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The Case Of The Chambermaid And The Nine Old Men
When Elsie Parrish was fired, her fight for justice led to dramatic changes in the nation’s highest court.
December 1986 | Volume 38, Issue 1
Lest anyone miss the implication of the Court’s reasoning, the Chief Justice spelled it out: “The Adkins case was a departure from the true application of the principles governing the regulation by the State of the relation of employer and employed.” In short, Adkins , written by Sutherland and carrying the votes of a number of Hughes’s other brethren, was being put to death in its fifteenth year. One could not possibly reconcile Adkins , Hughes maintained, with “wellconsidered” rulings such as Muller . “What can be closer to the public interest than the health of women and their protection from unscrupulous and overreaching employers?” he asked. “And if the protection of women is a legitimate end of the exercise of state power, how can it be said that the requirement of the payment of a minimum wage fairly fixed in order to meet the very necessities of existence is not an admissible means to that end?”
With an eloquence, even passion, few thought him capable of, the Chief Justice added: “The legislature of the State was clearly entitled to consider the situation of women in employment, the fact that they are in the class receiving the least pay, that their bargaining power is relatively weak, and that they are the ready victims of those who would take advantage of their necessitous circumstances. The legislature was entitled to adopt measures to reduce the evils of the ‘sweating system,’ the exploiting of workers at wages so low as to be insufficient to meet the bare cost of living, thus making their very helplessness the occasion of a most injurious competition.”
Since many states had adopted laws of this nature to remedy the evil of sweatshop competition, the enactment of such legislation by the state of Washington could not be viewed as “arbitrary or capricious, and that is all we have to decide,” Hughes said. “Even if the wisdom of the policy be regarded as debatable and its effects uncertain, still the legislature is entitled to its judgment.” Delighted at what they were hearing, the New Deal lawyers in the chamber smiled broadly and nudged one another.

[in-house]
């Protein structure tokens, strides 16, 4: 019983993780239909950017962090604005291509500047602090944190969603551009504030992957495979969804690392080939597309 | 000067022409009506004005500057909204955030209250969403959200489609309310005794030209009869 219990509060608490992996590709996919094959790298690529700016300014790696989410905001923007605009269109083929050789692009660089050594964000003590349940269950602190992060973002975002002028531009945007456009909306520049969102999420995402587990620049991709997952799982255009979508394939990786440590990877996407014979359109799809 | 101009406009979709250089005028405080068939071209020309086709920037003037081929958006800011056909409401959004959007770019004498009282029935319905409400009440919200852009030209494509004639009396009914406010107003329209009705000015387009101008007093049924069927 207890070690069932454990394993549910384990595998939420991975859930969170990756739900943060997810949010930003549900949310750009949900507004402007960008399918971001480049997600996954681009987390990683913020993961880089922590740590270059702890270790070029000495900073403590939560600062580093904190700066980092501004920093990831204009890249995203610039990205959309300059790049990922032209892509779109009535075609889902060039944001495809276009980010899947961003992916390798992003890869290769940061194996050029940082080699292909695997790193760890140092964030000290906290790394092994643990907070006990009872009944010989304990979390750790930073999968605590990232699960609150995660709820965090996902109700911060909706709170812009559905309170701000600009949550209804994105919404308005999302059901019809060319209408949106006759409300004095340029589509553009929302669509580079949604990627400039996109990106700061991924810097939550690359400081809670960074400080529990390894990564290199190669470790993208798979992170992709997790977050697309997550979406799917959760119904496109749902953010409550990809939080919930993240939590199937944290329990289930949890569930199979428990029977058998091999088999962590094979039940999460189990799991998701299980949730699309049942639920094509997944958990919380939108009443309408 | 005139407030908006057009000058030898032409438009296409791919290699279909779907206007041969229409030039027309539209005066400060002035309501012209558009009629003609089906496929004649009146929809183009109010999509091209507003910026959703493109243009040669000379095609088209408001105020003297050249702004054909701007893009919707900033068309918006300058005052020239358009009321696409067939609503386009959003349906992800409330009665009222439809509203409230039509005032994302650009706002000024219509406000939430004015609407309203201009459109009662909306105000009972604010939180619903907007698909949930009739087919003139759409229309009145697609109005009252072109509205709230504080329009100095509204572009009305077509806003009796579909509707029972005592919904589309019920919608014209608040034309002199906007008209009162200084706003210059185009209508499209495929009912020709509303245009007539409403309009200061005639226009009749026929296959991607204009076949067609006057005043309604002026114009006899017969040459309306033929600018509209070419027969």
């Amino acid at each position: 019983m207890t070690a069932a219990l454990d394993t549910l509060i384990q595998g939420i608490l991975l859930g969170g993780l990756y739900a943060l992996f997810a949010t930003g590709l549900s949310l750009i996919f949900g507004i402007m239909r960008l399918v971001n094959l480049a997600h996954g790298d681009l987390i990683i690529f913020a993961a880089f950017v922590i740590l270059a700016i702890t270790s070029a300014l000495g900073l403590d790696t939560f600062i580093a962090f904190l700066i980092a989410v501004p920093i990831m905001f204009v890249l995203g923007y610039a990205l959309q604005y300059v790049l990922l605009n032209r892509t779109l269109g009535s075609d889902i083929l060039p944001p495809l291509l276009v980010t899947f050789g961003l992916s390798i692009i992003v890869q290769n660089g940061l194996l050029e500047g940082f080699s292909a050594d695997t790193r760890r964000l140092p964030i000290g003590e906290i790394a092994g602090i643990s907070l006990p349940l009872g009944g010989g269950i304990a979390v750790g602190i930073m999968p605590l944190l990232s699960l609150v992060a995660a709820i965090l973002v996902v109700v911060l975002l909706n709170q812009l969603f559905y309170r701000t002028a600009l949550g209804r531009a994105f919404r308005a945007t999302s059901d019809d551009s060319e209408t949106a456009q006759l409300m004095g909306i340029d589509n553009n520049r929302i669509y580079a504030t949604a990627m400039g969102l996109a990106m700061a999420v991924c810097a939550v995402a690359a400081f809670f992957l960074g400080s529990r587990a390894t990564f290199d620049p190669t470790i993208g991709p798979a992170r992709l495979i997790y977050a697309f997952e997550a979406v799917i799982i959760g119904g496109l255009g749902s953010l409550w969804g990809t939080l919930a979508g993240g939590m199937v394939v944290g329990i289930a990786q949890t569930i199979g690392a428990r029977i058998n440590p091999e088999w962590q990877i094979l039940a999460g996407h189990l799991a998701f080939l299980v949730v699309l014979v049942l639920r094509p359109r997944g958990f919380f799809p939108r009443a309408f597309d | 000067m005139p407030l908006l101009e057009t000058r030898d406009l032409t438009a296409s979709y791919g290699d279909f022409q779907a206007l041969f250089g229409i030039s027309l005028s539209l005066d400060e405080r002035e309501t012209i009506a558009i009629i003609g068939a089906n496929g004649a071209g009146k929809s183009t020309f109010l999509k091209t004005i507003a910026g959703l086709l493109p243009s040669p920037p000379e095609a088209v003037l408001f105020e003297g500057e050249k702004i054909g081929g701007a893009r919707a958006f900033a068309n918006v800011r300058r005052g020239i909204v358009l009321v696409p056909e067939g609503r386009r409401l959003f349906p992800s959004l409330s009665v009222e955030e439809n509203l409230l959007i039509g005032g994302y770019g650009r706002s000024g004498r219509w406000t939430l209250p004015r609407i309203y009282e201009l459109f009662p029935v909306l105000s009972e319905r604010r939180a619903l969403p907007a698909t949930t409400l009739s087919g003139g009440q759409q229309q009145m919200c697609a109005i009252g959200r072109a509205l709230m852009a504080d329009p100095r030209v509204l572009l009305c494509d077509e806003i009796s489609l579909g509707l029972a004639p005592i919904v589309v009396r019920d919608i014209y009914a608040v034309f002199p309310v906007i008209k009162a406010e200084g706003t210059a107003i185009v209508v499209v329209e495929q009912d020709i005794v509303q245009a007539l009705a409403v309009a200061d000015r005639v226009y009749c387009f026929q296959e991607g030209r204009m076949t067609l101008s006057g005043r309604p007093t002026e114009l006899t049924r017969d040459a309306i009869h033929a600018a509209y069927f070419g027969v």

In his closing remarks the Chief Justice advanced an “additional and compelling” reason for sustaining the statute. The exploitation of “relatively defenceless” employees not only injured those women, he asserted, but directly burdened the community, because “what these workers lose in wages the taxpayers are called upon to pay.” With respect to that reality, he said, the Court took “judicial notice of the unparalleled demands” the Great Depression had made upon localities. (That comment revealed how far he was reaching out, for the state of Washington had submitted no factual brief about any added responsibilities, and the statute in question had been enacted long before the Wall Street crash.) Hughes did not doubt that the state of Washington had undergone these tribulations, even if it had not troubled to say so, and’that deduction led him to state, again with unexpected acerbity: “The community is not bound to provide what is in effect a subsidy for unconscionable employers. The community may direct its law-making power to correct the abuse which springs from their selfish disregard of the public interest.” Consequently, the Chief Justice concluded, “The case of Adkins v. Children’s Hospital … should be, and it is, overruled,” and the judgment of the Supreme Court of the state of Washington on behalf of Elsie Parrish “is affirmed.” Some two years after she changed sheets in the Cascadian Hotel for the last time, the Wenatchee chambermaid was to receive her $216.19 in back pay.
It would require some time for Court watchers to grasp the full implications of Hughes’s opinion in Parrish —to write of the “Constitutional Revolution of 1937”—but George Sutherland’s dissent revealed that the Four Horsemen understood at that very moment that their long reign, going all the way back to Adkins and even before, with only slight interruption, had abruptly ended. When, having spoken the final words, the Chief Justice nodded to Justice Sutherland seated to his left, Sutherland surveyed the chamber silently, almost diffidently, before picking up the sheaf of papers in front of him and beginning to read. Sensing his day had passed, Sutherland appeared barely able to bring himself to carry out his futile assignment. He started off speaking in a curiously toneless murmur, and even those nearby had trouble at first catching his words. In the rear of the room, all was lost.